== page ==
There’s a reason why Diemonds have saved these special moments for The Bovine’s 25th Anniversary. “We have a lot in common with The Bovine,” says Dekay. “I’ve travelled all over the world and have played in every single rock bar and we always try to find the Bovine of every city. That’s literally the expression we use when we’re booking: ‘the Bovine of every city.’ You can find bars that try to do the same aesthetic but no one gets it. No one does it like The Bovine.”

“I tell a lot of people it’s our home bar because we’re a band that really believes in aesthetic and show,” says Dekay. “Some of our favourite bands are Alice Cooper and The New York Dolls and Kiss. We’re into big production and The Bovine is so much more than just a venue or just a stage with a PA. It is an aesthetic. It is a production. Clearly a lot of thought went into the crap on the walls. We have the same sentiment in what we do and they get us. They get us and we get them. We’ve had people hanging from the ceiling, climbing up into the fence on the ceiling, fucking pulling down lights, crowd surfing, I’ve jumped into the audience. There’s a big sub woofer at the front of the stage, I climb over the railing and I play guitar into the crowd – it’s a thing you can only do at The Bovine.“

Stories Behind The Songs sat down with owner Darryl Fine to reflect on The Bovine’s 25 years in the Toronto music scene.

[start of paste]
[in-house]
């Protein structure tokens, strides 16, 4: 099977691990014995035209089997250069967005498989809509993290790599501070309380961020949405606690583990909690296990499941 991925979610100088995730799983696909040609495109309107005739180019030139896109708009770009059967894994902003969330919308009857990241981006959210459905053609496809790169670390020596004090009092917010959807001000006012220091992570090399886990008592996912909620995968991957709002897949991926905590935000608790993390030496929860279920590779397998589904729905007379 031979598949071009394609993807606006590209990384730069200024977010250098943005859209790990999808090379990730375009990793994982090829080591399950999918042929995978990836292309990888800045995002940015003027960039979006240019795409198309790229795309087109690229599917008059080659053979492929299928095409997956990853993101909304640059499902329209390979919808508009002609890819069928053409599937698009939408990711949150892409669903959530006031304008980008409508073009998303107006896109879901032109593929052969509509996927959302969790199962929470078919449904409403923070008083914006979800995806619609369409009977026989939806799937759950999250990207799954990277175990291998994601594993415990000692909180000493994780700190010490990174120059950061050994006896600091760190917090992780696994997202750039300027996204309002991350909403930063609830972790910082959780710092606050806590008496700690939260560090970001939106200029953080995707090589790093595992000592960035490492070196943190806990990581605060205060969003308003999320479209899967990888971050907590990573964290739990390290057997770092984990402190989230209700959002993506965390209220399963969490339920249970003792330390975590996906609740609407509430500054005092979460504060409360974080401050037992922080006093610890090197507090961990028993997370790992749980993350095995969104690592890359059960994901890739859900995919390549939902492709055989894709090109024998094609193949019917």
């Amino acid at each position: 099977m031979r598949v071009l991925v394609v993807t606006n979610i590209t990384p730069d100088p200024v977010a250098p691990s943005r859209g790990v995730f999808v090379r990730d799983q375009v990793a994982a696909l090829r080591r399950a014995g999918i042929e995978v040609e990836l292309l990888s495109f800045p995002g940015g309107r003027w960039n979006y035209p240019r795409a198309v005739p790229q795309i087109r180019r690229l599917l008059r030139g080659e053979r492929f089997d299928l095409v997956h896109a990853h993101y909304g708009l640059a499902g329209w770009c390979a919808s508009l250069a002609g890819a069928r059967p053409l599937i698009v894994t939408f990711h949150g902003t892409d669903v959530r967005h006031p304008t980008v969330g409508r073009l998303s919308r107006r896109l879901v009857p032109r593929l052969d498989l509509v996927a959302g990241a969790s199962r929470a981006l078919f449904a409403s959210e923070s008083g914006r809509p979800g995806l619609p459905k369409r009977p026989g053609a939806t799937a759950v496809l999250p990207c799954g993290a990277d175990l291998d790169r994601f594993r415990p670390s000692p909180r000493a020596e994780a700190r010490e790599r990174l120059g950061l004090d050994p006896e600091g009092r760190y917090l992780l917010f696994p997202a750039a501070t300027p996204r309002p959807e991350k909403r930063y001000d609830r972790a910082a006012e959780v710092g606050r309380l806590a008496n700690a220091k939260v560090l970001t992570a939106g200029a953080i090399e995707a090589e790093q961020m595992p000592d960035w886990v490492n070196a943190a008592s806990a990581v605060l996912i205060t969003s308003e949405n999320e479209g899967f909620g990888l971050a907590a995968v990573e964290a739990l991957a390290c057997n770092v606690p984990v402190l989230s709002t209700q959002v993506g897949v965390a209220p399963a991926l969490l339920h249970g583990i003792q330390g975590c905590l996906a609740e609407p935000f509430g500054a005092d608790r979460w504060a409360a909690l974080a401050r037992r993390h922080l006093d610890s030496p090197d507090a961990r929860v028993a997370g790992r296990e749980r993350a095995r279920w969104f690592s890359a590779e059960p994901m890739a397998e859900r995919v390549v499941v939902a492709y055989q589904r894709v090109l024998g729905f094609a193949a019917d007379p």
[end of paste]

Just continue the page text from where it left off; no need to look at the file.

The Name:

Before there was The Bovine Sex Club, there was 23 Hop – an all ages club at 318 Richmond Street West opened by Wesley Thuro and DJ Chris Sheppard in 1990. “We had this crazy T-shirt,” says Fine. “It was a cartoon character of a cow with a thought bubble and it said, ’23 Hop is not the bovine sex club’ so that’s where the name came from. It was such a funny T-shirt and we sold so many of them that Wesley said, ‘The next place we’re going to do, we’re going to call it The Bovine Sex Club’ and I said, ‘Oh surrrrre we will.’ ” Six months later the pair, joined by Fine, opened The Bovine Sex Club. “It doesn’t really mean anything, but people should know that bovine is latin for cow. Bovine Sex Club is kind of funny because it’s a bit of a meat market itself. Cows ruminating to hook up. We have way over 200 Bovine babies now. And now they can bring their babies upstairs to the Tiki bar at 4:00 in the afternoon and then sneak down for a beer at The Bovine.”